After two months of weekend work, I’m very happy that all of my WordPress themes now feature support for Gutenberg – the new editing experience in WordPress.
Ever since the plans for a new editing experience in WordPress started taking shape into Gutenberg, I knew that I had a lot of theme updates in my future. Editor styles for Gutenberg would need to be added. I would need to check that the existing entry content styles worked with the new Gutenberg formatting options. Finally, I would need to add styling for all of the new blocks introduced in Gutenberg. It’s not a ton of work, but I would need to do it not once, but 18 times – once for each of my themes on WordPress.org.
I didn’t relish the task, so I kept pushing it down the todo list. I pushed it from spring to summer, and from summer to fall. I pushed it until the November 20th release date was announced, at which point I realized that I couldn’t keep pushing it anymore. I got to work. With the upload of version 1.11 of Sullivan this morning, that work is finally done. All of my themes have now been updated with Gutenberg support.
The Gutenberg updates of my themes include the following:
- Gutenberg editor styles, with layout, typography and colors matching the theme
- Custom font sizes and color palette in the editor
- Styling for the blocks introduced in Gutenberg
- Additional style updates to make the new alignment options work for all elements
There are no custom blocks or other fancy stuff to be found in the updates, but if you’re running one of my themes, you should be able to update to WordPress 5.0 and start using Gutenberg without any hitches, in the editor or on the front-end. If you plan to keep using the classic editor, things should look mostly the same after you install the update. The old editor styles for TinyMCE are still there, as is the styles for the non-Gutenberg content elements.
It’s been more than five years since I released my first theme, Lingonberry, on WordPress.org. Looking through the code in those early themes is simultaneously encouraging (I’ve learned some things!) and depressing (I knew nothing!), so I took the Gutenberg updates as an opportunity to dust off my old themes a bit.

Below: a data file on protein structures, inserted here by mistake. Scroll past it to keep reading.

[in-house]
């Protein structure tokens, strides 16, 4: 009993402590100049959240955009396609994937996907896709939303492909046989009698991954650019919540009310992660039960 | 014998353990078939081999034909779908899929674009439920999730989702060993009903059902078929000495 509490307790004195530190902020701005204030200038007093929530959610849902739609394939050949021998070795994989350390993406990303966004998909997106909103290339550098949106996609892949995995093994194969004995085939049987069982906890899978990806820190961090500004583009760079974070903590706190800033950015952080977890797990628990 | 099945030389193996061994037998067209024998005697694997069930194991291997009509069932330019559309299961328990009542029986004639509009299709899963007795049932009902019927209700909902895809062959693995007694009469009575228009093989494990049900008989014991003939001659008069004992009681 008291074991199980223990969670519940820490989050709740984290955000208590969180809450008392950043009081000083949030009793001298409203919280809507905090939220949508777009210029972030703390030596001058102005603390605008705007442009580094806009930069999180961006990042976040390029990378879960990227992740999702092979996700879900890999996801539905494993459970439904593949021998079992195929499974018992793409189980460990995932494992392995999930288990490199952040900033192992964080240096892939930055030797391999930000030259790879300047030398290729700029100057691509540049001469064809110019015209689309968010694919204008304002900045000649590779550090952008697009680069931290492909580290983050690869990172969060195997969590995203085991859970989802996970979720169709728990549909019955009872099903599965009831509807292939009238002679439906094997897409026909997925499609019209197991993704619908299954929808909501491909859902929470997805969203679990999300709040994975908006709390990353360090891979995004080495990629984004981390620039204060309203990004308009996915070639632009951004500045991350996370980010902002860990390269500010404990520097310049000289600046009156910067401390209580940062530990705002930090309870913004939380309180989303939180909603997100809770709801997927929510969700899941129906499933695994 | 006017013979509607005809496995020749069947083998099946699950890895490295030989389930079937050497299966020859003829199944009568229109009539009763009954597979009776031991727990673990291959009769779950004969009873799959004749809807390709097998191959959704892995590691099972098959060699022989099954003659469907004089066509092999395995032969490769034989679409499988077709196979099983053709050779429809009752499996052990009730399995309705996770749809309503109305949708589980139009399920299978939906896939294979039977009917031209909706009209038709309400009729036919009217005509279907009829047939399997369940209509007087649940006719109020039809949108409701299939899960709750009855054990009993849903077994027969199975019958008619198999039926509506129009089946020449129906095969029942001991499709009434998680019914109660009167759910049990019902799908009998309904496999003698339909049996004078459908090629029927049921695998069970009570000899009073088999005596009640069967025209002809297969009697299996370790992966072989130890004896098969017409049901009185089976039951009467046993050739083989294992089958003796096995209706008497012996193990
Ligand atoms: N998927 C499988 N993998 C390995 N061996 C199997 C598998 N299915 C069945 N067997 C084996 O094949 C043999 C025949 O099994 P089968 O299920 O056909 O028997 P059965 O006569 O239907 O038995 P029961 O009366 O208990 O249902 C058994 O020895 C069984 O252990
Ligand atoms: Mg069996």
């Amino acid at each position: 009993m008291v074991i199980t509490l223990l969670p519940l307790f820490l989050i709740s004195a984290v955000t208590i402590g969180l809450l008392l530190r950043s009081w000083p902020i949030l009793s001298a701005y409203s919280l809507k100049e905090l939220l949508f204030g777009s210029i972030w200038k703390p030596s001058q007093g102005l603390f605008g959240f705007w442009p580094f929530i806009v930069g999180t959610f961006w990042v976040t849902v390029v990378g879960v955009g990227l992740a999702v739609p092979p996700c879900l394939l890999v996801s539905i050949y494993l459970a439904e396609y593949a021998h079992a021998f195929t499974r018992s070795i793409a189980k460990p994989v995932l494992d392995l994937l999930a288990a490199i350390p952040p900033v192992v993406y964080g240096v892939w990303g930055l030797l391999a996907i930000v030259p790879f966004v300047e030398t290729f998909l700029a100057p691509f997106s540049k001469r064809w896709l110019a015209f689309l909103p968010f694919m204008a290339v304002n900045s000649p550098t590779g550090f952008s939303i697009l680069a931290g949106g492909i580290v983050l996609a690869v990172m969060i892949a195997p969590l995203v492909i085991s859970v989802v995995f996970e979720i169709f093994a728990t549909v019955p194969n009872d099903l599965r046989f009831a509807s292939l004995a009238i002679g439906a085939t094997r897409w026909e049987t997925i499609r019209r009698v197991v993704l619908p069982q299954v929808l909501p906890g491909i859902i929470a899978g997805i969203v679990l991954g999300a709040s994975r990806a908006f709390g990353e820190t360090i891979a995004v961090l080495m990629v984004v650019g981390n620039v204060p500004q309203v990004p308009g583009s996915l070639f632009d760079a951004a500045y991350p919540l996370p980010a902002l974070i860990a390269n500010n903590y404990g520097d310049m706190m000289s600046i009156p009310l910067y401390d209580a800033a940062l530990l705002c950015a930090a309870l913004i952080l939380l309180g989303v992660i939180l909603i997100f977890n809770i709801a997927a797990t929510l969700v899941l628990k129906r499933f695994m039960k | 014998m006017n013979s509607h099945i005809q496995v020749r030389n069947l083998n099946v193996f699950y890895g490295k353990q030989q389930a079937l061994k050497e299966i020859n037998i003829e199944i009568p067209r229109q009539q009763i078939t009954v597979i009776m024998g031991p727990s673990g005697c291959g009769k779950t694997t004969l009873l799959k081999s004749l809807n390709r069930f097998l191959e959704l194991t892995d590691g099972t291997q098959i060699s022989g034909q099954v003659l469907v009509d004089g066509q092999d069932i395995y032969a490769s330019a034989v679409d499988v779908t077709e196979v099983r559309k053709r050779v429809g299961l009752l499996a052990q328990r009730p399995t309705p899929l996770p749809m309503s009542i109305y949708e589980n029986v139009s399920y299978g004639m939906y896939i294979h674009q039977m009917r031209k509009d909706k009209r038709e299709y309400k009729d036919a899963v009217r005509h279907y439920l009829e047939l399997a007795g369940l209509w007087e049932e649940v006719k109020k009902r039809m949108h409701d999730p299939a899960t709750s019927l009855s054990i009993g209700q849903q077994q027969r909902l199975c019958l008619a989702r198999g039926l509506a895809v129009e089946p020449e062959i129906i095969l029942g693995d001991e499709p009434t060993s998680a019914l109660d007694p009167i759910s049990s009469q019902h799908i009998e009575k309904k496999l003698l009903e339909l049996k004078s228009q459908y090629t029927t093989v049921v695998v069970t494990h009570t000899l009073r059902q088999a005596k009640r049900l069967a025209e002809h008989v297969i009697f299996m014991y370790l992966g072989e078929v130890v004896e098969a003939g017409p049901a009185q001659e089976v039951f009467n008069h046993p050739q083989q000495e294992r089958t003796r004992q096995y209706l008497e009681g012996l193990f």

The non-Gutenberg adjustments include:
- Overall code cleanup
- Better support for PHP versions older than 5.5
- Accessibility and localization improvements
- Various style tweaks and bug fixes
According to Github, the updates consist of 17,525 lines of code added or modified. If you’re interested in exactly what has changed in each theme, you can find the changelog for the most recent version of each one in the list below. If you want even more details, you can view a diff for each update in the Theme Reviews Trac.
- Baskerville — Changelog
- Davis — Changelog
- Fukasawa — Changelog
- Garfunkel — Changelog
- Hamilton — Changelog
- Hemingway — Changelog
- Hitchcock — Changelog
- Hoffman — Changelog
- Iwata — Changelog
- Koji — Changelog
- Lingonberry — Changelog
- Lovecraft — Changelog
- McLuhan — Changelog
- Radcliffe — Changelog
- Rams — Changelog
- Rowling — Changelog
- Sullivan — Changelog
- Wilson — Changelog
It’s easy for niggles to slip by when you’re doing this many updates in this short amount of time, so if you’re using one of my themes and run into any issues after the updates, please let me know through the WordPress.org support forum for the theme in question.
The past couple of weekends have been gruelling, but knowing that my themes will be ready for WordPress 5.0 – whether it hits the November 20th release date or not – was worth it. Here’s to another five years. 🍻